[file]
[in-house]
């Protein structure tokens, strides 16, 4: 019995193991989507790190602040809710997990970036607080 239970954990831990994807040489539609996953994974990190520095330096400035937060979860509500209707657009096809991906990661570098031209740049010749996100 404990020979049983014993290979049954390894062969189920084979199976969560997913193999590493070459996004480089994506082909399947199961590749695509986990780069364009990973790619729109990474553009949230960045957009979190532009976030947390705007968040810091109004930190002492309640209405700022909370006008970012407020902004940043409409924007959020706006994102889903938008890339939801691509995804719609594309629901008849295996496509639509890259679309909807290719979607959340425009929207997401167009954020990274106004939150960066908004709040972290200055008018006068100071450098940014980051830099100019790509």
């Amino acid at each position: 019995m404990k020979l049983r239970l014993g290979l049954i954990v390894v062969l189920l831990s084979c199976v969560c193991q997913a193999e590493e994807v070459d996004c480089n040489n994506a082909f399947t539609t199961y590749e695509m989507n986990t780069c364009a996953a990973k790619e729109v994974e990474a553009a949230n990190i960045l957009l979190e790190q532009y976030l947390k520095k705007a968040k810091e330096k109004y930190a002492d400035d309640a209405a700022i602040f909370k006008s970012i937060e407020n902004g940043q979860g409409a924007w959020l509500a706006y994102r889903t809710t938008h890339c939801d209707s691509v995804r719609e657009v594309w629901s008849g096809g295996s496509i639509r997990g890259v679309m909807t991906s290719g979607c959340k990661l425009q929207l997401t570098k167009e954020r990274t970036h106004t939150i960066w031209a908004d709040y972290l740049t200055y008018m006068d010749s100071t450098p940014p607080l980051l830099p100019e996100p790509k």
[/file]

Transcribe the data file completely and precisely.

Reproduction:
[in-house]
């Protein structure tokens, strides 16, 4: 019995193991989507790190602040809710997990970036607080 239970954990831990994807040489539609996953994974990190520095330096400035937060979860509500209707657009096809991906990661570098031209740049010749996100 404990020979049983014993290979049954390894062969189920084979199976969560997913193999590493070459996004480089994506082909399947199961590749695509986990780069364009990973790619729109990474553009949230960045957009979190532009976030947390705007968040810091109004930190002492309640209405700022909370006008970012407020902004940043409409924007959020706006994102889903938008890339939801691509995804719609594309629901008849295996496509639509890259679309909807290719979607959340425009929207997401167009954020990274106004939150960066908004709040972290200055008018006068100071450098940014980051830099100019790509």
């Amino acid at each position: 019995m404990k020979l049983r239970l014993g290979l049954i954990v390894v062969l189920l831990s084979c199976v969560c193991q997913a193999e590493e994807v070459d996004c480089n040489n994506a082909f399947t539609t199961y590749e695509m989507n986990t780069c364009a996953a990973k790619e729109v994974e990474a553009a949230n990190i960045l957009l979190e790190q532009y976030l947390k520095k705007a968040k810091e330096k109004y930190a002492d400035d309640a209405a700022i602040f909370k006008s970012i937060e407020n902004g940043q979860g409409a924007w959020l509500a706006y994102r889903t809710t938008h890339c939801d209707s691509v995804r719609e657009v594309w629901s008849g096809g295996s496509i639509r997990g890259v679309m909807t991906s290719g979607c959340k990661l425009q929207l997401t570098k167009e954020r990274t970036h106004t939150i960066w031209a908004d709040y972290l740049t200055y008018m006068d010749s100071t450098p940014p607080l980051l830099p100019e996100p790509k």